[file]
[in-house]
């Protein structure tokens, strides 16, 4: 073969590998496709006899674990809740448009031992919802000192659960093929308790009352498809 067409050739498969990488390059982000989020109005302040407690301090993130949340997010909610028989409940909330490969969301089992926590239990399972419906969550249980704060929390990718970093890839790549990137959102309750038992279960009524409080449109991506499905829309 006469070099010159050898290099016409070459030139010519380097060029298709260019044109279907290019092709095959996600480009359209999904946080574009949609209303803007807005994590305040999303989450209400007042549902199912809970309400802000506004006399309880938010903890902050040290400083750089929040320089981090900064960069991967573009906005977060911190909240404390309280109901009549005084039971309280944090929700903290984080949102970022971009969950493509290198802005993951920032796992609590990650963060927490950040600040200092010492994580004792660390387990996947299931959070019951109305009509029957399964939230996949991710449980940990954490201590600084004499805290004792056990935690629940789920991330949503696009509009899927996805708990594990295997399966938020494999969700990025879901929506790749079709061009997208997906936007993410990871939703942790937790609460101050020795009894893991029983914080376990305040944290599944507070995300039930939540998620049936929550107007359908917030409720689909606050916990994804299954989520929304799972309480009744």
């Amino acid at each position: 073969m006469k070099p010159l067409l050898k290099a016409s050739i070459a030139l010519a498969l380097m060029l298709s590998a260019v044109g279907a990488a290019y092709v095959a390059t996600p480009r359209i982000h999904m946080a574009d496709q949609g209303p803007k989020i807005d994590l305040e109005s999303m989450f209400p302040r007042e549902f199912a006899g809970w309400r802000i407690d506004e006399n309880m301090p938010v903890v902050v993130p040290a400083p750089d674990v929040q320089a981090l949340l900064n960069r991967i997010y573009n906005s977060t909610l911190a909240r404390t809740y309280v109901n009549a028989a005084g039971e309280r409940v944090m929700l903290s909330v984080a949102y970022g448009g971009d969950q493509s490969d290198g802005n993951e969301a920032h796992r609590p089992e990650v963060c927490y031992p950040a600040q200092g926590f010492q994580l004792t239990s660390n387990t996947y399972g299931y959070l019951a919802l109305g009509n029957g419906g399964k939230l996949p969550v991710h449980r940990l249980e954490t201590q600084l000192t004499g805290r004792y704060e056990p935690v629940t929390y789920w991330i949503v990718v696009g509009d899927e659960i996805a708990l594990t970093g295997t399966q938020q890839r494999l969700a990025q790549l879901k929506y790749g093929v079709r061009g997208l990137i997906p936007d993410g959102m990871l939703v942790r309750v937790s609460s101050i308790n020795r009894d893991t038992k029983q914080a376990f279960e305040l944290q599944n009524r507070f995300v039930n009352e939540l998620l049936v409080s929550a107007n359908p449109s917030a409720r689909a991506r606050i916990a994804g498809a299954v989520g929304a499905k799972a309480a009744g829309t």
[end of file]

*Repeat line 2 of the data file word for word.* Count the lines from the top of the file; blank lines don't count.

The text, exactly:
């Protein structure tokens, strides 16, 4: 073969590998496709006899674990809740448009031992919802000192659960093929308790009352498809 067409050739498969990488390059982000989020109005302040407690301090993130949340997010909610028989409940909330490969969301089992926590239990399972419906969550249980704060929390990718970093890839790549990137959102309750038992279960009524409080449109991506499905829309 006469070099010159050898290099016409070459030139010519380097060029298709260019044109279907290019092709095959996600480009359209999904946080574009949609209303803007807005994590305040999303989450209400007042549902199912809970309400802000506004006399309880938010903890902050040290400083750089929040320089981090900064960069991967573009906005977060911190909240404390309280109901009549005084039971309280944090929700903290984080949102970022971009969950493509290198802005993951920032796992609590990650963060927490950040600040200092010492994580004792660390387990996947299931959070019951109305009509029957399964939230996949991710449980940990954490201590600084004499805290004792056990935690629940789920991330949503696009509009899927996805708990594990295997399966938020494999969700990025879901929506790749079709061009997208997906936007993410990871939703942790937790609460101050020795009894893991029983914080376990305040944290599944507070995300039930939540998620049936929550107007359908917030409720689909606050916990994804299954989520929304799972309480009744």